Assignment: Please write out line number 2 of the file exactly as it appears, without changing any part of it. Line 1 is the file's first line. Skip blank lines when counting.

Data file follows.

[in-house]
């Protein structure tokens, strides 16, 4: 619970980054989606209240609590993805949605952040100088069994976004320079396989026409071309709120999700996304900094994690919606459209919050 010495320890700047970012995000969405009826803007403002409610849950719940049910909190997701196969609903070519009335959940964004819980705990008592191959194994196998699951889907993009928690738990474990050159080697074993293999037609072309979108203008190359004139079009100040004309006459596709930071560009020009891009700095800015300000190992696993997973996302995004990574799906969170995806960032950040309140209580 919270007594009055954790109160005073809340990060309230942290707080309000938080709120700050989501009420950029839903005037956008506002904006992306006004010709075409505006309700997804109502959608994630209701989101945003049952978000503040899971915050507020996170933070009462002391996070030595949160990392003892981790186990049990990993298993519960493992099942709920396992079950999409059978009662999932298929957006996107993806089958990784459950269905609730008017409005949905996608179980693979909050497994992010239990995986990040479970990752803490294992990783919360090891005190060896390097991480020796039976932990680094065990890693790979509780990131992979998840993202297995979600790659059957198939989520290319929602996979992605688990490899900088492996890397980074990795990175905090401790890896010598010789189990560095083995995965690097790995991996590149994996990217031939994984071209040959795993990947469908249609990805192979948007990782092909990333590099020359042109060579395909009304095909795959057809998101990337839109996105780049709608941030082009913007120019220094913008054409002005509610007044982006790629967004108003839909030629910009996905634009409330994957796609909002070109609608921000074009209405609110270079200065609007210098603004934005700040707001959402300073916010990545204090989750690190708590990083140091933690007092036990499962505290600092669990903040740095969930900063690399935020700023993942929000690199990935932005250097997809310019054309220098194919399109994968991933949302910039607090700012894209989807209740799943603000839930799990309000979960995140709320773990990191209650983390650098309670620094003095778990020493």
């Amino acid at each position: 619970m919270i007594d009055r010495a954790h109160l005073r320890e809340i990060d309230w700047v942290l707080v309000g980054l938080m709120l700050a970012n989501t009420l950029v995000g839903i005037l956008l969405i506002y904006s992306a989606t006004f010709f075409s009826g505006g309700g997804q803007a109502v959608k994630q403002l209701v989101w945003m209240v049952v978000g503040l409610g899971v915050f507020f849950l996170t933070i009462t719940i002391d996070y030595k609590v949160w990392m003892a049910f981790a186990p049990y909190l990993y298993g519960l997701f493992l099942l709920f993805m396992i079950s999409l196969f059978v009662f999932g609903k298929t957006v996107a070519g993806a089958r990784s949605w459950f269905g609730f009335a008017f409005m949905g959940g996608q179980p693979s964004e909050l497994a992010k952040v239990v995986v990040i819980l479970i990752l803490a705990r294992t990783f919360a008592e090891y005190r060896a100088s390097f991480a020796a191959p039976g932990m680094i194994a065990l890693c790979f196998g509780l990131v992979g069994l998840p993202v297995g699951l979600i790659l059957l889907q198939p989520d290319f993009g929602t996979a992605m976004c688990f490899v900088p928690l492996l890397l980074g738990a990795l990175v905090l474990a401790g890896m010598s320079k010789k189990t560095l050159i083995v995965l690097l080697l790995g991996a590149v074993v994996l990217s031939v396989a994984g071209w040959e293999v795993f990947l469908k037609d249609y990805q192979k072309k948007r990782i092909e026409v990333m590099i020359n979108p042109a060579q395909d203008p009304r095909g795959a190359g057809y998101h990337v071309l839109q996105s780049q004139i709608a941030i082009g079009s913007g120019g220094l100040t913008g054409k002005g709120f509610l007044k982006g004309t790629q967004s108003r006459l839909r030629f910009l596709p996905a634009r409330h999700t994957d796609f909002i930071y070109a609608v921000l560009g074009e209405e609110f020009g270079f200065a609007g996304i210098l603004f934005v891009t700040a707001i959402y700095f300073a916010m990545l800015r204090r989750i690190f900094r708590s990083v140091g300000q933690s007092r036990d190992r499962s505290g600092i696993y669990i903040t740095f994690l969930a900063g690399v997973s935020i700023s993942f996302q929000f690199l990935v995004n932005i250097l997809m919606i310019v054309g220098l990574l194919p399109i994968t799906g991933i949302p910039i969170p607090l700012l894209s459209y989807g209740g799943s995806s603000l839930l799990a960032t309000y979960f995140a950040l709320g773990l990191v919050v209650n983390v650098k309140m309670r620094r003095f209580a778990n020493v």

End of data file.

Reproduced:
């Protein structure tokens, strides 16, 4: 619970980054989606209240609590993805949605952040100088069994976004320079396989026409071309709120999700996304900094994690919606459209919050 010495320890700047970012995000969405009826803007403002409610849950719940049910909190997701196969609903070519009335959940964004819980705990008592191959194994196998699951889907993009928690738990474990050159080697074993293999037609072309979108203008190359004139079009100040004309006459596709930071560009020009891009700095800015300000190992696993997973996302995004990574799906969170995806960032950040309140209580 919270007594009055954790109160005073809340990060309230942290707080309000938080709120700050989501009420950029839903005037956008506002904006992306006004010709075409505006309700997804109502959608994630209701989101945003049952978000503040899971915050507020996170933070009462002391996070030595949160990392003892981790186990049990990993298993519960493992099942709920396992079950999409059978009662999932298929957006996107993806089958990784459950269905609730008017409005949905996608179980693979909050497994992010239990995986990040479970990752803490294992990783919360090891005190060896390097991480020796039976932990680094065990890693790979509780990131992979998840993202297995979600790659059957198939989520290319929602996979992605688990490899900088492996890397980074990795990175905090401790890896010598010789189990560095083995995965690097790995991996590149994996990217031939994984071209040959795993990947469908249609990805192979948007990782092909990333590099020359042109060579395909009304095909795959057809998101990337839109996105780049709608941030082009913007120019220094913008054409002005509610007044982006790629967004108003839909030629910009996905634009409330994957796609909002070109609608921000074009209405609110270079200065609007210098603004934005700040707001959402300073916010990545204090989750690190708590990083140091933690007092036990499962505290600092669990903040740095969930900063690399935020700023993942929000690199990935932005250097997809310019054309220098194919399109994968991933949302910039607090700012894209989807209740799943603000839930799990309000979960995140709320773990990191209650983390650098309670620094003095778990020493």